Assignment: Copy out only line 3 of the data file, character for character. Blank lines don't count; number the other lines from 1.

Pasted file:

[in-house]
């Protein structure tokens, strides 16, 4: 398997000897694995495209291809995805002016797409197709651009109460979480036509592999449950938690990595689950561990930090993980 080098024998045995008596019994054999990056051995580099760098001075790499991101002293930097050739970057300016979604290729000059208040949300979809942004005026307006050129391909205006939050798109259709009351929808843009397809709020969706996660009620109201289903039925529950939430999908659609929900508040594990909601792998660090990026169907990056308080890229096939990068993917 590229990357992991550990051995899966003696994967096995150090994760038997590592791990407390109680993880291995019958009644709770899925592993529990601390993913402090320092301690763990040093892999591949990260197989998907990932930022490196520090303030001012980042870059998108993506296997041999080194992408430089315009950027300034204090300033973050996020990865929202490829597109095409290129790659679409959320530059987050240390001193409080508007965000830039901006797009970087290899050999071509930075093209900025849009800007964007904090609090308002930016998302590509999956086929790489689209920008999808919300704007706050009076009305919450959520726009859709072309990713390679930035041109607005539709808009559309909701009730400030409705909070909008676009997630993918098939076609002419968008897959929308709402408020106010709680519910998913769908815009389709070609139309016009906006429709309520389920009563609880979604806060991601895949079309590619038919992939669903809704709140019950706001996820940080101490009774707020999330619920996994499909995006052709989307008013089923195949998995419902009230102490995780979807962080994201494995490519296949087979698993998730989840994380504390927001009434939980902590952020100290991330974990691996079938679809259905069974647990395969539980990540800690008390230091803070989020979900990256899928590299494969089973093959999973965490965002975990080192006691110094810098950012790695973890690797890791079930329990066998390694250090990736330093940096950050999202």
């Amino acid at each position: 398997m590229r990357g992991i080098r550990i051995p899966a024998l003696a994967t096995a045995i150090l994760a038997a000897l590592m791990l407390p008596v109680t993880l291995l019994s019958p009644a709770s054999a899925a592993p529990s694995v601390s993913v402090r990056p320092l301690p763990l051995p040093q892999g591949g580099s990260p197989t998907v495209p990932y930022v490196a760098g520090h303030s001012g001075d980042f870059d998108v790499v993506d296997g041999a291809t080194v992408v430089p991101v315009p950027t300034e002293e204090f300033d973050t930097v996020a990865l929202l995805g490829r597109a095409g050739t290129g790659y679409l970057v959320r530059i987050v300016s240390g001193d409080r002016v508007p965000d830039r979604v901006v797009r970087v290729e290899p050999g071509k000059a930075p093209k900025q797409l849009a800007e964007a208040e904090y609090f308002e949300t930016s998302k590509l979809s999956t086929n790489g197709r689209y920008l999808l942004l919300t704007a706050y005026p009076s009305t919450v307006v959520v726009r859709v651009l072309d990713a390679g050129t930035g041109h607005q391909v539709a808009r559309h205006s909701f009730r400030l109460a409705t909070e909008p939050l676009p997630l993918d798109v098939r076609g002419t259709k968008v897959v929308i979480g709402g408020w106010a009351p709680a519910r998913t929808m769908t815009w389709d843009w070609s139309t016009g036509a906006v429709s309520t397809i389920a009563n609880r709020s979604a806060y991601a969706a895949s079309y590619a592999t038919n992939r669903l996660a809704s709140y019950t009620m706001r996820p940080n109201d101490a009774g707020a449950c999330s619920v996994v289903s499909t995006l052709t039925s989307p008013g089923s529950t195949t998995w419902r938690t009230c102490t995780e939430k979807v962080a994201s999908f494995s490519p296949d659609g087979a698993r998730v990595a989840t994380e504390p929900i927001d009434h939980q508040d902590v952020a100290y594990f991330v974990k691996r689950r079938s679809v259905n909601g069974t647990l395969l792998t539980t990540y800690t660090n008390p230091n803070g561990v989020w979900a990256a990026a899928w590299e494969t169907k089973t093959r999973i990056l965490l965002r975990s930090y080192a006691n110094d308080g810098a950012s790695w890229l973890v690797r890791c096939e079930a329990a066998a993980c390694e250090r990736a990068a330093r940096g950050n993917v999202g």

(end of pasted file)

């Amino acid at each position: 398997m590229r990357g992991i080098r550990i051995p899966a024998l003696a994967t096995a045995i150090l994760a038997a000897l590592m791990l407390p008596v109680t993880l291995l019994s019958p009644a709770s054999a899925a592993p529990s694995v601390s993913v402090r990056p320092l301690p763990l051995p040093q892999g591949g580099s990260p197989t998907v495209p990932y930022v490196a760098g520090h303030s001012g001075d980042f870059d998108v790499v993506d296997g041999a291809t080194v992408v430089p991101v315009p950027t300034e002293e204090f300033d973050t930097v996020a990865l929202l995805g490829r597109a095409g050739t290129g790659y679409l970057v959320r530059i987050v300016s240390g001193d409080r002016v508007p965000d830039r979604v901006v797009r970087v290729e290899p050999g071509k000059a930075p093209k900025q797409l849009a800007e964007a208040e904090y609090f308002e949300t930016s998302k590509l979809s999956t086929n790489g197709r689209y920008l999808l942004l919300t704007a706050y005026p009076s009305t919450v307006v959520v726009r859709v651009l072309d990713a390679g050129t930035g041109h607005q391909v539709a808009r559309h205006s909701f009730r400030l109460a409705t909070e909008p939050l676009p997630l993918d798109v098939r076609g002419t259709k968008v897959v929308i979480g709402g408020w106010a009351p709680a519910r998913t929808m769908t815009w389709d843009w070609s139309t016009g036509a906006v429709s309520t397809i389920a009563n609880r709020s979604a806060y991601a969706a895949s079309y590619a592999t038919n992939r669903l996660a809704s709140y019950t009620m706001r996820p940080n109201d101490a009774g707020a449950c999330s619920v996994v289903s499909t995006l052709t039925s989307p008013g089923s529950t195949t998995w419902r938690t009230c102490t995780e939430k979807v962080a994201s999908f494995s490519p296949d659609g087979a698993r998730v990595a989840t994380e504390p929900i927001d009434h939980q508040d902590v952020a100290y594990f991330v974990k691996r689950r079938s679809v259905n909601g069974t647990l395969l792998t539980t990540y800690t660090n008390p230091n803070g561990v989020w979900a990256a990026a899928w590299e494969t169907k089973t093959r999973i990056l965490l965002r975990s930090y080192a006691n110094d308080g810098a950012s790695w890229l973890v690797r890791c096939e079930a329990a066998a993980c390694e250090r990736a990068a330093r940096g950050n993917v999202g």